Featured on the Hong Kong Economic Journal (May 31, 2018)
Just this past week, I was with my son at a playroom and as he was playing with a barbeque play set and making ‘food’, some vocal girls got my attention. I looked over and three kindergarten-aged girls were playing together by the kitchen play set where they were cooking food together. Amongst the three girls was a little boy, probably about 2 years old, and the girls couldn’t have been more than 5. I noticed that every time the boy touched something that they were playing with, the girls would shout at him loudly ‘no!’. He wasn’t taking things away from them as they were playing with them; he was just picking objects up near them. But each time he did, he would be shouted at. After which, I noticed him copying them (as toddlers do!) and pointing at nothing in particular and shouting ‘no!’.
I watched this take place for a couple minutes and then out of curiosity more than anything else, I casually asked the girls “how come you’re not letting the boy play with you?”. They gave me an impassioned reply “we’re not letting him play with us because he’s so little! We’re big girls now and we don’t play with little boys!”. I was amazed at the conviction they said it with but I obviously did not agree with them. So I replied “just because he’s younger doesn’t mean you can’t play with him. You can just teach him how to play. You’re big girls so you know how to teach him. And playing together can be fun!” They contemplated for a while and perhaps because they are still at that impressionable age when they will listen to adults relatively easily, they said “oh yes!”
Fast forward to 15 minutes later, these three girls were not playing with 1 but 3 little boys (and with me!). They had set up an ice cream shop and were selling ice cream cones to the little boys and let the boys freely roam around their play area and play with their things. And as I sat back to watch the scene, I couldn’t help by smile in contentment. Within a span of 20 minutes, 3 girls went from being mean to being kind; from being exclusive to inclusive and I hope they kept it up even outside of that playroom.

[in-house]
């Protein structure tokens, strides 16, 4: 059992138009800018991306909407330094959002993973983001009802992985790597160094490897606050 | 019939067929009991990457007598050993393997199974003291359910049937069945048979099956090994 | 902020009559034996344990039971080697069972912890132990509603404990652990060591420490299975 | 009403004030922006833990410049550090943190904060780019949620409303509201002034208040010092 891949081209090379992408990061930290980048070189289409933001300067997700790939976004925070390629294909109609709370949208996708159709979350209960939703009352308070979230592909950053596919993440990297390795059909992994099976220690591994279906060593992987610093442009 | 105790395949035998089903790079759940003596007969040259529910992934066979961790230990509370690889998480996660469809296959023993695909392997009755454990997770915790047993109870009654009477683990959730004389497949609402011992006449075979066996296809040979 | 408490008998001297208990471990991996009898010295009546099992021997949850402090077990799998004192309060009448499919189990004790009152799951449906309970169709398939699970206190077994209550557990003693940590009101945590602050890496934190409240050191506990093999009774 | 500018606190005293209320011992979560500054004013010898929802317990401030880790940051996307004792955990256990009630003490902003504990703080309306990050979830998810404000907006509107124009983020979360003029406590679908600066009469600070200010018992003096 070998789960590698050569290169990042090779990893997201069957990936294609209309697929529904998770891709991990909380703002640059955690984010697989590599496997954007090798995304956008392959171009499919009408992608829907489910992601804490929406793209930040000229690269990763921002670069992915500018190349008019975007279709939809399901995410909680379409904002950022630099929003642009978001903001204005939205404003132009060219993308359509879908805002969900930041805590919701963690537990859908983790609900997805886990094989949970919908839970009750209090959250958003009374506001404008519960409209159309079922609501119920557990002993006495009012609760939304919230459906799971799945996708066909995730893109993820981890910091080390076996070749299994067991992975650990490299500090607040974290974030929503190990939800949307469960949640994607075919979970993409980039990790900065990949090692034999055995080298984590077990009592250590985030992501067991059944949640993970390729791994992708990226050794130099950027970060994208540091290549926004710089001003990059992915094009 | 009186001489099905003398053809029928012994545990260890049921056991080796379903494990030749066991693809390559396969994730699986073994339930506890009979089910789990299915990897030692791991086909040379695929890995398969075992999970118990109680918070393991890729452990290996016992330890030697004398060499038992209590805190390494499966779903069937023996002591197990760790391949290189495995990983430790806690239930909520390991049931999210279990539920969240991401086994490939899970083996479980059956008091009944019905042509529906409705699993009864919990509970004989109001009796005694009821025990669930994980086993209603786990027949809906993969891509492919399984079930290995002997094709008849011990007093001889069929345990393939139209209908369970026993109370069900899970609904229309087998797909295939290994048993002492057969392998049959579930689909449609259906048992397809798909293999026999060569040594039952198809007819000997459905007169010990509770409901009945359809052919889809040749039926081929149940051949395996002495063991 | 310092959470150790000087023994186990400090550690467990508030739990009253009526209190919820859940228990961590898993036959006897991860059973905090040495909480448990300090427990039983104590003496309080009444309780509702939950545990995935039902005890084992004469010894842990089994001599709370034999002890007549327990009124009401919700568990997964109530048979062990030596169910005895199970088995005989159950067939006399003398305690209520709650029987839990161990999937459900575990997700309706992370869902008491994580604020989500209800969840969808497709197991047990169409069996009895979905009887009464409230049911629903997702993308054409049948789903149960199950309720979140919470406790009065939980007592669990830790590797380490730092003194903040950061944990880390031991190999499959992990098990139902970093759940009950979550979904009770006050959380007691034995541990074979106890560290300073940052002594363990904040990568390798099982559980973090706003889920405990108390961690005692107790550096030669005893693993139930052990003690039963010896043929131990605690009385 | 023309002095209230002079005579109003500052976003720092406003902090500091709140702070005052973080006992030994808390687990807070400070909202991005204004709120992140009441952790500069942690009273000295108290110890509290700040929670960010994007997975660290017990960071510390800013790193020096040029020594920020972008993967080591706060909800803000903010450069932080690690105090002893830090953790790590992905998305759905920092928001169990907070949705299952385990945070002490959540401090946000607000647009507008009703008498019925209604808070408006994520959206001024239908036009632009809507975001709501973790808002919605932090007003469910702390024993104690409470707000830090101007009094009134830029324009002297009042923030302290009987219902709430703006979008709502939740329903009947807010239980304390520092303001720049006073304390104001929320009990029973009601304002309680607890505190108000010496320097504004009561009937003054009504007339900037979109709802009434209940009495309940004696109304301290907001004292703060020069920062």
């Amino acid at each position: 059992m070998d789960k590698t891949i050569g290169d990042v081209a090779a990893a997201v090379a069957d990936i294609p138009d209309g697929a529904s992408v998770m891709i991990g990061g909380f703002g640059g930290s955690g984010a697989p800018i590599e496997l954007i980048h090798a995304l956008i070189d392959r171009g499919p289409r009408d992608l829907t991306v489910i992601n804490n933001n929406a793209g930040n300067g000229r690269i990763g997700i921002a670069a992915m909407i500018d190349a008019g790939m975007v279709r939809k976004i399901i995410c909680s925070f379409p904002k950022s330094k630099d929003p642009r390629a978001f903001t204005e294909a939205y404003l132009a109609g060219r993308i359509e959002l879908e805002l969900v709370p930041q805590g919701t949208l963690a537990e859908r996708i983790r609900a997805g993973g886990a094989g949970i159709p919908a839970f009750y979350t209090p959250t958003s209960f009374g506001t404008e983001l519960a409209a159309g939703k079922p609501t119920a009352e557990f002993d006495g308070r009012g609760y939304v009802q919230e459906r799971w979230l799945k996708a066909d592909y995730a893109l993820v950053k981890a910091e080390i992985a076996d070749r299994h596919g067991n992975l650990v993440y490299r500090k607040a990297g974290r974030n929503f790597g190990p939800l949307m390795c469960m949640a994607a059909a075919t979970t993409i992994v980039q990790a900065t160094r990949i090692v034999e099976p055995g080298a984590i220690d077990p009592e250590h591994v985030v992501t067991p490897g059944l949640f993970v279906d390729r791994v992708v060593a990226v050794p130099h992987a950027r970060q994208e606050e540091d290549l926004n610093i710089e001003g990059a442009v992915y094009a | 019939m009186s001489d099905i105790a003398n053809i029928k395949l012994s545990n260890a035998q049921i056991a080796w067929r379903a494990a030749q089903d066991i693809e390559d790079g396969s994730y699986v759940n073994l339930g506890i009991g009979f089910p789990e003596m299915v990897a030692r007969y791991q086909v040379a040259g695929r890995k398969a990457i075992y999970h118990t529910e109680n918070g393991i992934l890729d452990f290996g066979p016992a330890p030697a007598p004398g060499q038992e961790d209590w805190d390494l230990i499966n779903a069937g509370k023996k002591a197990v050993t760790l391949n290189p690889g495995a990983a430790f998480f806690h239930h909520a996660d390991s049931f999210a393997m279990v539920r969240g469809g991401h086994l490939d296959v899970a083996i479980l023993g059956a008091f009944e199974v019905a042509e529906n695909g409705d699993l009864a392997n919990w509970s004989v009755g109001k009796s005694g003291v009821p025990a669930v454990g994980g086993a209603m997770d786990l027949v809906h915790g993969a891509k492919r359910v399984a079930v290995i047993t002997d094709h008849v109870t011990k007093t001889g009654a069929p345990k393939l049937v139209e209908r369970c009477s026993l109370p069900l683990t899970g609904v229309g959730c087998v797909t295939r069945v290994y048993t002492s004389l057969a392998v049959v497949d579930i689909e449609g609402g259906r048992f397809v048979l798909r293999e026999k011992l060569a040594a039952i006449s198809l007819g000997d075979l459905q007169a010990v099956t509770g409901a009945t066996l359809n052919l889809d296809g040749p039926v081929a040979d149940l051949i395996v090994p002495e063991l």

And it also made me think. That first little boy was learning from these girls to say no and point his finger. And likely he’d do the same with others, perhaps his age or younger in the future. Every action we take creates a ripple effect and the effect can be a positive or a negative one. How do we create positive ripple effects?
Some people have challenged me to say that character isn’t taught and that it’s caught. I am in full agreement that it has to be caught, meaning that we have to be role models and show them what living with character looks like so that they can ‘catch’ it. But I disagree with the comment that these things shouldn’t be taught. There are some schools of thought that say that children need to work things out for themselves and adults shouldn’t interfere in their learning process. But for young children, they are learning all the time – it’s just about whether they are learning the right things or not. And we have the responsibility to teach them what the right things are, why it’s right and how to do it.
That little boy was learning from the older girls how to shout and say no. The girls were learning from each other what was socially acceptable in their small group by excluding the boy. But after being taught that they can do things differently, they did it and the ripple effect went from being negative to positive. How will you create a positive ripple effect today and how will you teach your children to?